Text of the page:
Having a successful turkey season? Not so much? It doesn’t matter what boat you’re in. There’s always a few things you can do to increase the quality of your hunt. Here’s a bag full of tips to help you get on a turkey this year.
Change up your calls.
Try using locator calls. Every turkey hunter knows how to locate a roosted or strutting tom. Locator calls make a deadly addition to a good hunter’s arsenal. A few calls that can get a response from good toms are owl hoots, crow caws, and loud and unexpected gobbles from another tom. Use owl hoots early in the morning when the sun is still tucked behind the horizon and turkeys are still on the roost. This can give you a good idea on where to start your hunt. Crow caws are best used after the sun’s come up some and the turkeys have started to move around. Using a tom gobble as a locator call can be very effective in both the active and slower parts of the day. If there’s a dominant tom lurking about then he’ll get fired up if he hears another male strutting for his hens.
When the gobbling gets rough, you should get going.
Don’t get stuck in one location. If you don’t hear anything in the morning with your locator calls, that doesn’t mean there aren’t any turkeys around. Try moving to another plot or stand and re-call. This could help your chances of getting that monster tom within earshot. Also, don’t be afraid to get up and move if you hear turkeys in another spot that are not being receptive to your calls. If they won’t come to you, take the hunt to them.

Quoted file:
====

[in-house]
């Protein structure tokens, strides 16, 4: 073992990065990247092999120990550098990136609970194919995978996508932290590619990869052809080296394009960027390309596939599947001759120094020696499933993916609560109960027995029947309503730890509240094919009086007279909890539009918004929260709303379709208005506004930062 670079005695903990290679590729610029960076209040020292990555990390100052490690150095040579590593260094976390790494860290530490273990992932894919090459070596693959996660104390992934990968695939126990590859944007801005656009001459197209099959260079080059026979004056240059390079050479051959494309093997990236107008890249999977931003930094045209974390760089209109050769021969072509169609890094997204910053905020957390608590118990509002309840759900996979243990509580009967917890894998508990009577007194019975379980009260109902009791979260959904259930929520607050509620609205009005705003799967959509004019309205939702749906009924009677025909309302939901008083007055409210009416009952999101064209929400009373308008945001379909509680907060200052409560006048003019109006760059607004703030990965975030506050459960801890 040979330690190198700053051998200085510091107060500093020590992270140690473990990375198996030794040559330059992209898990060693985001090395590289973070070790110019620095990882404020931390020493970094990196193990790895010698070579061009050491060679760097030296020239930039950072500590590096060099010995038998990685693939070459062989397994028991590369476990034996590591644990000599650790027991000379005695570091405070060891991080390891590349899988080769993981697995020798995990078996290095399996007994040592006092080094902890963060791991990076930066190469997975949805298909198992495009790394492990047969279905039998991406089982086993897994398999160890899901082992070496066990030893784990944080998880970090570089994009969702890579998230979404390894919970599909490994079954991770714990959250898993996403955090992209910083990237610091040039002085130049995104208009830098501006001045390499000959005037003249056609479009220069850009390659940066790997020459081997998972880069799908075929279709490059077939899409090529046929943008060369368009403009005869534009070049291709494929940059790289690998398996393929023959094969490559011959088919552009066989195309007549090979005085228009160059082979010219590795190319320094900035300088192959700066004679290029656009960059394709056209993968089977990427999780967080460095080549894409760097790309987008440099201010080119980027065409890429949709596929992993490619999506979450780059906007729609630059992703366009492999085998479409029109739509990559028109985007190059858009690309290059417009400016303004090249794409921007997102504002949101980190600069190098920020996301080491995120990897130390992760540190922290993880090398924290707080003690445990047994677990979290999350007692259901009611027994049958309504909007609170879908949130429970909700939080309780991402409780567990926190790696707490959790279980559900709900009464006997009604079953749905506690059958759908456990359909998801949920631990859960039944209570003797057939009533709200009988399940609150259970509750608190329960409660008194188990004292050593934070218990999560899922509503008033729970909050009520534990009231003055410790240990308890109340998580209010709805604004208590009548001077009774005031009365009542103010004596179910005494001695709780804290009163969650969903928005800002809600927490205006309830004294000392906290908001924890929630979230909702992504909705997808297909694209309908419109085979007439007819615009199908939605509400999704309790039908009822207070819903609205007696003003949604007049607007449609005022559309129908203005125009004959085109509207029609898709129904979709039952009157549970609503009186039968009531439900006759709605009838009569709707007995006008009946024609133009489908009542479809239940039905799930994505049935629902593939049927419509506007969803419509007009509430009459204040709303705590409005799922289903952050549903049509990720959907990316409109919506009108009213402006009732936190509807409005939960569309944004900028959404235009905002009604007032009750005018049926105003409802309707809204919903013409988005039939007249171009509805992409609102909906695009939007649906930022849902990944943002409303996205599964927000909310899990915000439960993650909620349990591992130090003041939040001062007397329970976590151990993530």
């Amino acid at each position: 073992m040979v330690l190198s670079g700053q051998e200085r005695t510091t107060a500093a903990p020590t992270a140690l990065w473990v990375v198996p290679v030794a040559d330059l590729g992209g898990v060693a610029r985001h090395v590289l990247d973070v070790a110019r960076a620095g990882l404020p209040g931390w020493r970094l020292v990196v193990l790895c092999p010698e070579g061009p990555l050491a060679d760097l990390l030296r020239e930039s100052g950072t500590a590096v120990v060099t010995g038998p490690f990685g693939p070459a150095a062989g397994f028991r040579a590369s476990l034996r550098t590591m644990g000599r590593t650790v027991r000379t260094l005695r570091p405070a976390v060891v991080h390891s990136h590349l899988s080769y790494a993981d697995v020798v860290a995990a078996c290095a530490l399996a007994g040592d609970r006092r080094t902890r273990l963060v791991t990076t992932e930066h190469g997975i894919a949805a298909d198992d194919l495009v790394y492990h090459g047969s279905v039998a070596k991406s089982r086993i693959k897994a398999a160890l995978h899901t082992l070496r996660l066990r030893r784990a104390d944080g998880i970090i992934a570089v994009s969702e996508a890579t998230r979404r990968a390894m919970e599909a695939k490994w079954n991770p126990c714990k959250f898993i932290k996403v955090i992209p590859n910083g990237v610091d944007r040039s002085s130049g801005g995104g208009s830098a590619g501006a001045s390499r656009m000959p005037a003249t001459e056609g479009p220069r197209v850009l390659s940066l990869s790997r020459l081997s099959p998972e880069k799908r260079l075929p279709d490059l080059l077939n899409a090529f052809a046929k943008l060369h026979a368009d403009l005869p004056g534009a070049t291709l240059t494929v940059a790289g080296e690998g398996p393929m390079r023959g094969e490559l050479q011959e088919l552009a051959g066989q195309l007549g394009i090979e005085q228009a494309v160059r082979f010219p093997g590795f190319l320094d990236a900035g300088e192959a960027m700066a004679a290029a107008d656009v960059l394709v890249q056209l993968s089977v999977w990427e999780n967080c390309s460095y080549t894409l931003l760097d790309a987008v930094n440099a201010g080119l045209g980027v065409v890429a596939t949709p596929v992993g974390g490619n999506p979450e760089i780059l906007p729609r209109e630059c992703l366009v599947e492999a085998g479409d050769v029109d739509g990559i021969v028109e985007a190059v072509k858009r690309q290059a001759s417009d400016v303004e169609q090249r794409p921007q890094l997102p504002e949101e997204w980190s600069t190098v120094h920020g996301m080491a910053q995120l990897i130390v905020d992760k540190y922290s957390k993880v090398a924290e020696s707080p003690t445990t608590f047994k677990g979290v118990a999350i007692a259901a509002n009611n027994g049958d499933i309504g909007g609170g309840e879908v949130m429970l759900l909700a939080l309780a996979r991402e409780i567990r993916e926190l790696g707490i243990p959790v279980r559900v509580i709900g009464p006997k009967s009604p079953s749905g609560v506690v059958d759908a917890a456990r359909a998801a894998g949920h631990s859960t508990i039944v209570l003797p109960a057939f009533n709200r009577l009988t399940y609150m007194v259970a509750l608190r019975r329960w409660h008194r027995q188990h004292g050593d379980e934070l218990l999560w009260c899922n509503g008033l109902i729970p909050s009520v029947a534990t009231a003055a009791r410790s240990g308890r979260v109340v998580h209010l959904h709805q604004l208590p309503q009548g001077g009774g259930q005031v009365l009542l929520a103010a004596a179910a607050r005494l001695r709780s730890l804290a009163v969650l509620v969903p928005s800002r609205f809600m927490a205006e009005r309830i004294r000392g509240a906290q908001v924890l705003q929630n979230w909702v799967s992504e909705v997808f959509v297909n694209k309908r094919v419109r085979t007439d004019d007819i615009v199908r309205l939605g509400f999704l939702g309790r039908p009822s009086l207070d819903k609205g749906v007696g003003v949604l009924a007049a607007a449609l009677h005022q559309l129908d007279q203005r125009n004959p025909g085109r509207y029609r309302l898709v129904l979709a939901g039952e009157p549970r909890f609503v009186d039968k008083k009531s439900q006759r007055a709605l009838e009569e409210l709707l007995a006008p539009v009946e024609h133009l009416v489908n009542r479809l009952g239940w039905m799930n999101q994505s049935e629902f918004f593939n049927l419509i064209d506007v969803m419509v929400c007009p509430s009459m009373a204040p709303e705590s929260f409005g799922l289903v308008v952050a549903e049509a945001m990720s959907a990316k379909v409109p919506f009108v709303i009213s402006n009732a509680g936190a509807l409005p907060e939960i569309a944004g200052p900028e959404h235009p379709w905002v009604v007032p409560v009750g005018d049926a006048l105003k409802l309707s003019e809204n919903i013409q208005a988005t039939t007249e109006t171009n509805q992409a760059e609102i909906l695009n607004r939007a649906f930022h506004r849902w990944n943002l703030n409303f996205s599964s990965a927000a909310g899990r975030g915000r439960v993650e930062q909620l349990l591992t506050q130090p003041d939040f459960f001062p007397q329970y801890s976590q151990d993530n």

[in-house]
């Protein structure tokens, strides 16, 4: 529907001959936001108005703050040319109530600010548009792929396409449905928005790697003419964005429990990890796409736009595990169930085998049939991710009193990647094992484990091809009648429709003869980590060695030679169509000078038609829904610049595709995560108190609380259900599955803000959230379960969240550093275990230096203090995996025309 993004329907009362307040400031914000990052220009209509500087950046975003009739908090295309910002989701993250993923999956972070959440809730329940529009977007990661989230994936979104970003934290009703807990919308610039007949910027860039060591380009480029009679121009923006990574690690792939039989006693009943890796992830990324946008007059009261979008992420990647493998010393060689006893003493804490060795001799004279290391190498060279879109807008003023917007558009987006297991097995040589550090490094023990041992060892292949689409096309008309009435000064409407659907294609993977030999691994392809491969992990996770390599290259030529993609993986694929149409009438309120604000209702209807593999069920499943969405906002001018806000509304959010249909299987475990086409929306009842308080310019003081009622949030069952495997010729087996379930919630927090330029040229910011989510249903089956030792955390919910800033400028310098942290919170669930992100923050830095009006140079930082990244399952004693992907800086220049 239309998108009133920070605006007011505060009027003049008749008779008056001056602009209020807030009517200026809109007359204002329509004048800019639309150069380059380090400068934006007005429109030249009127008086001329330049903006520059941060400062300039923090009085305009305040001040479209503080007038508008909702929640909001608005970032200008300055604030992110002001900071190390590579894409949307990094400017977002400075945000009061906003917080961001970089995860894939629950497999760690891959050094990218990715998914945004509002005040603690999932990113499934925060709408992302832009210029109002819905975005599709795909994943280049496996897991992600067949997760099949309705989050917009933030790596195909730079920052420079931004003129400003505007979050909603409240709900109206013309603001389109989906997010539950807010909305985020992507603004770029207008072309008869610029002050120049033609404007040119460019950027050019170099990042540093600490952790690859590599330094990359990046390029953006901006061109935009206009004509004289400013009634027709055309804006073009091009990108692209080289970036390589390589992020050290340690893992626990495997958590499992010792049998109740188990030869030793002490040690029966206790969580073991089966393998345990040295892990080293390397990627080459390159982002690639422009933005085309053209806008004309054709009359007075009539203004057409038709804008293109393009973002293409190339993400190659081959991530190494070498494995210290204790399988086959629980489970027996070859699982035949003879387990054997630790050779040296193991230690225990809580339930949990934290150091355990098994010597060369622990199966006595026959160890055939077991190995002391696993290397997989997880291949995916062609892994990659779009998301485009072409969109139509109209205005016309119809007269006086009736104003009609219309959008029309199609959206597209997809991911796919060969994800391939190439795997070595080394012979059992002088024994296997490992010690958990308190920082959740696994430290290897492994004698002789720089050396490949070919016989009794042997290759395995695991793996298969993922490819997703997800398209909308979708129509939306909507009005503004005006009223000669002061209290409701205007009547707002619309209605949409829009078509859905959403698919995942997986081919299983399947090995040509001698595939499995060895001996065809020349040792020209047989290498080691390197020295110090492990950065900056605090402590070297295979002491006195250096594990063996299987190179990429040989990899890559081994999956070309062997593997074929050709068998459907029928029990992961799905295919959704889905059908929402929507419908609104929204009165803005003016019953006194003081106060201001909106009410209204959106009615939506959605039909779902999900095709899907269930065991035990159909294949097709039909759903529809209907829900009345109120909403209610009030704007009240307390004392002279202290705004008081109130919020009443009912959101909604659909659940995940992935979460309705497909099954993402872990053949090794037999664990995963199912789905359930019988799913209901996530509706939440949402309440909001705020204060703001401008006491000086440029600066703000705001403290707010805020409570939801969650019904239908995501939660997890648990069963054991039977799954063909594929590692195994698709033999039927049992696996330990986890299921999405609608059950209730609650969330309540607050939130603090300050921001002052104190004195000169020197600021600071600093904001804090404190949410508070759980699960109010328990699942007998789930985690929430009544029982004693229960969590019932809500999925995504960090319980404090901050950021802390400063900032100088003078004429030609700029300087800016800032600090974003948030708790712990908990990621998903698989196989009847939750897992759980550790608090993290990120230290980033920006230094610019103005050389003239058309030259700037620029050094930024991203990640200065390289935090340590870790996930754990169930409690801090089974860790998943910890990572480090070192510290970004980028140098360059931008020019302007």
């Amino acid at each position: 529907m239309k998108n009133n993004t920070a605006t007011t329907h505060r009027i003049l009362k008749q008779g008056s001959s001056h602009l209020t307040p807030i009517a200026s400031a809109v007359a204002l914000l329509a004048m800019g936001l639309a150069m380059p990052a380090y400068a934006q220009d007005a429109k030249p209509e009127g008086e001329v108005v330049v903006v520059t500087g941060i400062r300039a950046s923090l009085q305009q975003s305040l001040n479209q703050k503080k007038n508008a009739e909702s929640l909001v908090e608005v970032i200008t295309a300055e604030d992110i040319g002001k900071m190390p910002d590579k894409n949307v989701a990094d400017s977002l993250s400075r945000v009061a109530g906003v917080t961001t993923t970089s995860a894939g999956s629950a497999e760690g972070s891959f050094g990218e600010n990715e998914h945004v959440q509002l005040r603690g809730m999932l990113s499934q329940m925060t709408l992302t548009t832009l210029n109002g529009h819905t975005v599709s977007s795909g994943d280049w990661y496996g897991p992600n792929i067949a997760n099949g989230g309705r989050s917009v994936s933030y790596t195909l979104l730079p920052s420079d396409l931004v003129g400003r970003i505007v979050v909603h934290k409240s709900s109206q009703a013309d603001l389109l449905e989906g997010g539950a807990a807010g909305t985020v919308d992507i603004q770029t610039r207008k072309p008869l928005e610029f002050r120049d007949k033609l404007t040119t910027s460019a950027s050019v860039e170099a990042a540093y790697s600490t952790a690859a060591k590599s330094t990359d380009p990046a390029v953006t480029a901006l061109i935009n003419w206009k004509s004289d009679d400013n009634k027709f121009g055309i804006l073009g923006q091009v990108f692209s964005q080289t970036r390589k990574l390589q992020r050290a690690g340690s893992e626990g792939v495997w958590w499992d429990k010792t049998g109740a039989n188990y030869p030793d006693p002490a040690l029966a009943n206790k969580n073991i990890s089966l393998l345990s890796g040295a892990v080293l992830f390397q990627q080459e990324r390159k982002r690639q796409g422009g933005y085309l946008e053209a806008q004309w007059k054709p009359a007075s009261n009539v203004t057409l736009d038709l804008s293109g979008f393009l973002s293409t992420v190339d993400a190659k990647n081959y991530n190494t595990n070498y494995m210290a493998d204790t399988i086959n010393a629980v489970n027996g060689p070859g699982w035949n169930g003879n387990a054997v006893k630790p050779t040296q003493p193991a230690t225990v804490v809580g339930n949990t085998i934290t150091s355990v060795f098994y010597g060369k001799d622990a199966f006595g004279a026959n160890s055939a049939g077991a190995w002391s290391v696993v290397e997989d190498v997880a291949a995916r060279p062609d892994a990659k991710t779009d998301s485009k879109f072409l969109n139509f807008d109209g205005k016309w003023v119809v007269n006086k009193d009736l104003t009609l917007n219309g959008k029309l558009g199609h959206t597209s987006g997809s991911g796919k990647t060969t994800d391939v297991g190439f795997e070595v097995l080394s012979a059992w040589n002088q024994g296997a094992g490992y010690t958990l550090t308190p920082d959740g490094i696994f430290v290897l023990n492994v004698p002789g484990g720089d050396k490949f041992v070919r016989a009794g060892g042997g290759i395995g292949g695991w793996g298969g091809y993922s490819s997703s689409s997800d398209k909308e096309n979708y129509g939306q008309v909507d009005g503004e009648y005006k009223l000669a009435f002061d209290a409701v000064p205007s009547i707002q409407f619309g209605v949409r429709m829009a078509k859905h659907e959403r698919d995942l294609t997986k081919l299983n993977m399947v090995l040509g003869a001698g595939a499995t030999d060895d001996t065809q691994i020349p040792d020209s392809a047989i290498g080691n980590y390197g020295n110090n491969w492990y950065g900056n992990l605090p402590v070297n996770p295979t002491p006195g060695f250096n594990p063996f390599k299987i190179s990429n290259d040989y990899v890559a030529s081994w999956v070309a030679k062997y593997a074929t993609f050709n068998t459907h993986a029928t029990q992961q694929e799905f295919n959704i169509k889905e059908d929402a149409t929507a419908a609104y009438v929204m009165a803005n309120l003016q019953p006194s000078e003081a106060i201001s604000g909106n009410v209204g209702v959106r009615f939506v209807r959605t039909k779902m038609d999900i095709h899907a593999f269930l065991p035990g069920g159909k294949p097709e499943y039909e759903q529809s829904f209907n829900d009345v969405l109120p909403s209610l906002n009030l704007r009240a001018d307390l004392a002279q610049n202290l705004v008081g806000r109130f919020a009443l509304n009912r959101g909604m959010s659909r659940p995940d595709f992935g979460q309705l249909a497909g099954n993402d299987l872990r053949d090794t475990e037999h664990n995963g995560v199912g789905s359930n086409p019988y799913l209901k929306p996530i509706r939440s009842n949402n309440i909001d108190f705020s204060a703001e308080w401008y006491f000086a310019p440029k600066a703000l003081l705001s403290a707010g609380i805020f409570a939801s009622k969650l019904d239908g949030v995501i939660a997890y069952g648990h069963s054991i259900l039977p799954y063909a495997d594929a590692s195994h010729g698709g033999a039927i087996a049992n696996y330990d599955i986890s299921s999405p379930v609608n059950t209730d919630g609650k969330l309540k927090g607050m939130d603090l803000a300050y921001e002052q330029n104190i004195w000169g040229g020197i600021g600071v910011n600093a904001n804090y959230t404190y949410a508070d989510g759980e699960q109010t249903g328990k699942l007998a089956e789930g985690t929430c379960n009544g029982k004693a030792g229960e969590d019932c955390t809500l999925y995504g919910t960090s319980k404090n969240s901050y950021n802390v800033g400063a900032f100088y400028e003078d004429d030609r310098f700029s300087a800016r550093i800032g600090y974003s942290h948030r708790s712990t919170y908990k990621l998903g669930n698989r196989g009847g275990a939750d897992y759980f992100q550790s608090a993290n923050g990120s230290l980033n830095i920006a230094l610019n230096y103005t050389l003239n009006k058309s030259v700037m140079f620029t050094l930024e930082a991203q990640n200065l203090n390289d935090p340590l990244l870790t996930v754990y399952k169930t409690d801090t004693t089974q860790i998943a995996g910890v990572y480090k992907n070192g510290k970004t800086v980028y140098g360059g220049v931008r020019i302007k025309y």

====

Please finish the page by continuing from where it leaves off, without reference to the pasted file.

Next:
Don’t be afraid to look silly out in the woods.
Nobody is watching! Plus, if it looks silly but works, is it still silly? Put some grass and twigs in your hat. Tie some leaves and branches to your camouflage to break up more of your silhouette. Even if you don’t bag a turkey that day, you’ll still look cool walking back to the truck looking like Rambo. Use greens, browns, and other woods colored paint to get rid of that natural outline of your face. It could get you a few feet closer to that strutting tom.
Relax and enjoy the woods.
Don’t be so caught up in trying to bag your quarry that you take for granted being able to watch the woods wake up. See the sun rise over the trees and hear the birds start to chirp around you while the squirrels bark and rustle in the leaves. Taking in big breathes of fresh clean air and getting away from the world for a little while is another great reason to get out and hunt.
Share the experience.
Take a new hunter with you and share your passion with them! If you want to know what real camaraderie is, there’s no better experience than hunting with a close friend or family member. Especially if they’re a new hunter. You get to see firsthand their face light up at the response of a tom gobbling in the distance and moving closer to your position. Show them how to use a box or slate call and let them try it themselves. The only way to know if you are making the right sound is to try it on the live birds and see if they respond!